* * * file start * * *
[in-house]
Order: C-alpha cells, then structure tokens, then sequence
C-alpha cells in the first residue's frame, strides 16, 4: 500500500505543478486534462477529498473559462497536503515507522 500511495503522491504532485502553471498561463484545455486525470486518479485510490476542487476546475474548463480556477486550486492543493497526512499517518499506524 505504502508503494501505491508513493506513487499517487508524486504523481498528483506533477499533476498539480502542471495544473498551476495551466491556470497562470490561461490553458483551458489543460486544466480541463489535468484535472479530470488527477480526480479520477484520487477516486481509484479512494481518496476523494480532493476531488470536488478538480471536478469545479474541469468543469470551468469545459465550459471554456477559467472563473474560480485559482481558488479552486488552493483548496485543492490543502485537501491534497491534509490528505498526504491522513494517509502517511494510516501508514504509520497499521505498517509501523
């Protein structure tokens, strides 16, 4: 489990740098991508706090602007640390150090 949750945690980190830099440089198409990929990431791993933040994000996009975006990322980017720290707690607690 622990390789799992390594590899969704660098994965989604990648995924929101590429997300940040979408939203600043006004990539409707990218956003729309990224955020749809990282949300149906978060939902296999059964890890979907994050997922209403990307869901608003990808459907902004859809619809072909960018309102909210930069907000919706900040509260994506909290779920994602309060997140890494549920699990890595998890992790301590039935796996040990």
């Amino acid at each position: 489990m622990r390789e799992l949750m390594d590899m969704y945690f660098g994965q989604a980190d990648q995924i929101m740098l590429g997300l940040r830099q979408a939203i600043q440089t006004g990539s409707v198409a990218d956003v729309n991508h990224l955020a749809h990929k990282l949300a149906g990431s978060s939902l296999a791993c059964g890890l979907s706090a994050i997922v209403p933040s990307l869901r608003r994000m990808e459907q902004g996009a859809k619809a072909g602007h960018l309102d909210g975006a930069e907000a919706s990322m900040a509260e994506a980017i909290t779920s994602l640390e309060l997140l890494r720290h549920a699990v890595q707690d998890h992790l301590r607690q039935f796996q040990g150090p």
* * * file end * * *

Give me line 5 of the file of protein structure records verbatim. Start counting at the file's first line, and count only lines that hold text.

């Amino acid at each position: 489990m622990r390789e799992l949750m390594d590899m969704y945690f660098g994965q989604a980190d990648q995924i929101m740098l590429g997300l940040r830099q979408a939203i600043q440089t006004g990539s409707v198409a990218d956003v729309n991508h990224l955020a749809h990929k990282l949300a149906g990431s978060s939902l296999a791993c059964g890890l979907s706090a994050i997922v209403p933040s990307l869901r608003r994000m990808e459907q902004g996009a859809k619809a072909g602007h960018l309102d909210g975006a930069e907000a919706s990322m900040a509260e994506a980017i909290t779920s994602l640390e309060l997140l890494r720290h549920a699990v890595q707690d998890h992790l301590r607690q039935f796996q040990g150090p």